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Prime Numbers, The Debut Album by Jazz Guitarist Brad Myers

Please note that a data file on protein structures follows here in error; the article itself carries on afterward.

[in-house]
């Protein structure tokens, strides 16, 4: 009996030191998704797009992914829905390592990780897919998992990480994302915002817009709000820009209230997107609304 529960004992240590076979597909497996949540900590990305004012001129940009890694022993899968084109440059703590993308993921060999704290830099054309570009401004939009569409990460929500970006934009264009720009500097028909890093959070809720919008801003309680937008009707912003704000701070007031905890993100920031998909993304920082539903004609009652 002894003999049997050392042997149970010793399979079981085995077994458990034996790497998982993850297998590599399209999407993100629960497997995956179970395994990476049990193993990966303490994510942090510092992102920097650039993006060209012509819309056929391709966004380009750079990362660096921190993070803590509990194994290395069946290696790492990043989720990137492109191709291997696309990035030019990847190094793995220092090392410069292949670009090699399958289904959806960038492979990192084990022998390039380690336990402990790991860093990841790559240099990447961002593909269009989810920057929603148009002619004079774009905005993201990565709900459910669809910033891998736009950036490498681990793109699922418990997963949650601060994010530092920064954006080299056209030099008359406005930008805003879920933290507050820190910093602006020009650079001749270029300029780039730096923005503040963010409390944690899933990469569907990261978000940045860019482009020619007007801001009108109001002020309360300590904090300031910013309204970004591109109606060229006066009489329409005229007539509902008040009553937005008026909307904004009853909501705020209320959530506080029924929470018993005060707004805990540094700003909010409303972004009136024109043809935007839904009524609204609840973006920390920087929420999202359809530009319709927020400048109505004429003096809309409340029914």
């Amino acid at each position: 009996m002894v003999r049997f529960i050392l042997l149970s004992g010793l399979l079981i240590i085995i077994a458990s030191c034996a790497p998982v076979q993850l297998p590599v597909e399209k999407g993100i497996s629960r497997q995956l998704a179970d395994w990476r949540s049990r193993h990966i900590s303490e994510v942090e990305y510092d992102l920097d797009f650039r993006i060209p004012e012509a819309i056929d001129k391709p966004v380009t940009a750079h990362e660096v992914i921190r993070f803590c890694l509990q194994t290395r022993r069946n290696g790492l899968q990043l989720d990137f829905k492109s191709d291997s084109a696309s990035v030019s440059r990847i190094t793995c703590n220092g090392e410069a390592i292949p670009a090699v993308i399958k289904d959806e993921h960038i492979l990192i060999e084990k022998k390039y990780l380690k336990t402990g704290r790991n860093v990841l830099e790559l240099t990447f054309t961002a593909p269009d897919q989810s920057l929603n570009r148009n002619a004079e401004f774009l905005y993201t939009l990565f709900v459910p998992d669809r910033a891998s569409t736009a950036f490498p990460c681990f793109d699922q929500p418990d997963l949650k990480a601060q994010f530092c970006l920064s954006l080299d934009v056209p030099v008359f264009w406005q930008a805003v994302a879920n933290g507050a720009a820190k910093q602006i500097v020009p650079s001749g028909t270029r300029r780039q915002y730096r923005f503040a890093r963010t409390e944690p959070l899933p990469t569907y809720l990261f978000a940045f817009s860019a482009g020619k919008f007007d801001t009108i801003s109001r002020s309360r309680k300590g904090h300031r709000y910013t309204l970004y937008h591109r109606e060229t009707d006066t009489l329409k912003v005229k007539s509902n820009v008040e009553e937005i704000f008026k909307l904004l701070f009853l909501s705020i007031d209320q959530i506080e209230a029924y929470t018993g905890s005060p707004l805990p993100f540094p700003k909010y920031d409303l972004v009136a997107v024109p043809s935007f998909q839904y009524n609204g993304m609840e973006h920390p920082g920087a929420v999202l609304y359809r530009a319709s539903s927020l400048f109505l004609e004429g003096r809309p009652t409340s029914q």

Brad Myers Prime NumbersPrime Numbers is the debut album of Brad Myers, a guitarist who’s among the busiest and most high-profile jazz musicians in Cincinnati. The album, which comes out today, has something in common with midcentury modern furniture—sleek, with clean lines, it’s marked by clarity and focus, with an understated postbop coolness. It makes sense that, on this album that primarily consists of the bandleader’s originals, two of the three covers, though decades old, could not seem more modern. Wayne Shorter “The Big Push” and Thelonious Monk’s “Evidence” will forever sound fresh. It’s interesting to hear a tune composed by Monk—who was, after all, a pianist—played without a piano. Here the highly impressionistic and typically sparse harmonic coloring is provided by both Myers and the vibes player Chris Barrick. Without block chords on the piano to potentially gunk up the works, the musicians have all kinds of wiggle room, and their creative use of space takes us to the heart of Monk. The strongest performance may be “Rule of Threes”; it’s certainly the most ambitious, a sprawling and fractured narrative that clocks in at 11:40. The lineup on Primary Numbers is primarily a quintet that includes the tenor saxophone work of Ben Walkenhauer; the tenor can be the heaviest of horns, but here it shares the introspective and lyrical vibe that characterizes the rest of the ensemble. Jazz guitar has a healthy tradition of colorists with a feather-light touch; here Jim Hall and Bill Frisell would seem like influences. Myers may be heard to best effect on his own “You Are Here,”, a sweet ballad that inspires some of his warmest playing. Prime Numbers is a damn good album, and it helps underscore the paradigm shift that has recently taken place in Cincinnati. Last year things certainly looked bleak for jazz in these here parts. The increasingly chaotic Blue Wisp ultimately closed, and we had cause to wonder if the Blue Wisp Big Band would ever find a comfortable home. Well, guess what? Urban Artifact is a hip new venue that hosts lots of jazz, including, every Wednesday, the Blue Wisp Big Band; you can read about it in this previous blog entry. A true tenor heavyweight, recent greater Cincinnati transplant JD Allen released Graffiti, a smoking new album, on Savant in mid-May. The Cincinnati Jazz Hall of Fame was just launched, and Ran Blake just paid tribute to the great composer and musician George Russell, who grew up in Walnut Hills, played in jazz clubs here while in high school, and went on to change jazz history. Blake’s album is called Ghost Tones, and you can count on it and the new JD Allen to show up at the top of best-of lists at the end of 2015. Cincinnati has an amazing jazz history, and it also has a future. If you want a taste of both, check out Brad Myers’ CD release show at Urban Artifact this Thursday; here’s a link to the event. The show is free, but there will be plenty of CDs for sale. Here’s a live performance of “Spherical,” one of the cuts on Prime Numbers: